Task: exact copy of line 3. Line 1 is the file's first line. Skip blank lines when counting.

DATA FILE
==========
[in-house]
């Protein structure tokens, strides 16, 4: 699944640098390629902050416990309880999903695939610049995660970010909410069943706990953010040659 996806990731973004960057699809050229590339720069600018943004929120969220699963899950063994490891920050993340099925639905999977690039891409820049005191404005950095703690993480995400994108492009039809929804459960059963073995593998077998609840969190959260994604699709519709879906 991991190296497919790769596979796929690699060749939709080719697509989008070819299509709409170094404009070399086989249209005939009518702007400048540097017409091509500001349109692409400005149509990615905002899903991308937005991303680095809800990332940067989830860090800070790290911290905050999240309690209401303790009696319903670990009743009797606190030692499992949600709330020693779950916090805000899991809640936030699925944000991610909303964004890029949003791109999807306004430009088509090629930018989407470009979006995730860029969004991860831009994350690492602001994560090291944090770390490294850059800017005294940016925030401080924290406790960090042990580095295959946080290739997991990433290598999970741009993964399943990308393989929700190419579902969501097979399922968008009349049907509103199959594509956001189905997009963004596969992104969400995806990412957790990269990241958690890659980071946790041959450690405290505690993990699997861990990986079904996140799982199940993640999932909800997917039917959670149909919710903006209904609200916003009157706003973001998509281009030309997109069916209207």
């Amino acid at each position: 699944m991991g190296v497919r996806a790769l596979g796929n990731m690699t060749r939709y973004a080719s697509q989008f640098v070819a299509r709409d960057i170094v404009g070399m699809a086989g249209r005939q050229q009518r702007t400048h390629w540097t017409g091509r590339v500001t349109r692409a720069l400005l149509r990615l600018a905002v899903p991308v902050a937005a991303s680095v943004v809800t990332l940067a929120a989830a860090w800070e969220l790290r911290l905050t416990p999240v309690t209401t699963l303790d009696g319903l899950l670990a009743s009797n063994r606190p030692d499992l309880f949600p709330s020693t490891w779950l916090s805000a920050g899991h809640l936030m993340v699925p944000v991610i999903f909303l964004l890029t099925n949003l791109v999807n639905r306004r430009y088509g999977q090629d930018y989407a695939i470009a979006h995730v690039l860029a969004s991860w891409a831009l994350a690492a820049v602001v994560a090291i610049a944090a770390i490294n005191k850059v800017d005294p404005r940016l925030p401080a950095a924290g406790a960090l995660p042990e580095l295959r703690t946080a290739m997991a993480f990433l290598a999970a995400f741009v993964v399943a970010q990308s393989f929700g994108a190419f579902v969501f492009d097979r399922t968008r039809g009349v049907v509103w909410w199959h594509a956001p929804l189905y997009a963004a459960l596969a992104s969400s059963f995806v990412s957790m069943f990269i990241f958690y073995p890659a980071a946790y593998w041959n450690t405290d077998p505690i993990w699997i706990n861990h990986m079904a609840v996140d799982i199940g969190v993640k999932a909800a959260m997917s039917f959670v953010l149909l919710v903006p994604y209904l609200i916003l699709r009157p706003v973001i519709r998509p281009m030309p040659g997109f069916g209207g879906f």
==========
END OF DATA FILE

């Amino acid at each position: 699944m991991g190296v497919r996806a790769l596979g796929n990731m690699t060749r939709y973004a080719s697509q989008f640098v070819a299509r709409d960057i170094v404009g070399m699809a086989g249209r005939q050229q009518r702007t400048h390629w540097t017409g091509r590339v500001t349109r692409a720069l400005l149509r990615l600018a905002v899903p991308v902050a937005a991303s680095v943004v809800t990332l940067a929120a989830a860090w800070e969220l790290r911290l905050t416990p999240v309690t209401t699963l303790d009696g319903l899950l670990a009743s009797n063994r606190p030692d499992l309880f949600p709330s020693t490891w779950l916090s805000a920050g899991h809640l936030m993340v699925p944000v991610i999903f909303l964004l890029t099925n949003l791109v999807n639905r306004r430009y088509g999977q090629d930018y989407a695939i470009a979006h995730v690039l860029a969004s991860w891409a831009l994350a690492a820049v602001v994560a090291i610049a944090a770390i490294n005191k850059v800017d005294p404005r940016l925030p401080a950095a924290g406790a960090l995660p042990e580095l295959r703690t946080a290739m997991a993480f990433l290598a999970a995400f741009v993964v399943a970010q990308s393989f929700g994108a190419f579902v969501f492009d097979r399922t968008r039809g009349v049907v509103w909410w199959h594509a956001p929804l189905y997009a963004a459960l596969a992104s969400s059963f995806v990412s957790m069943f990269i990241f958690y073995p890659a980071a946790y593998w041959n450690t405290d077998p505690i993990w699997i706990n861990h990986m079904a609840v996140d799982i199940g969190v993640k999932a909800a959260m997917s039917f959670v953010l149909l919710v903006p994604y209904l609200i916003l699709r009157p706003v973001i519709r998509p281009m030309p040659g997109f069916g209207g879906f």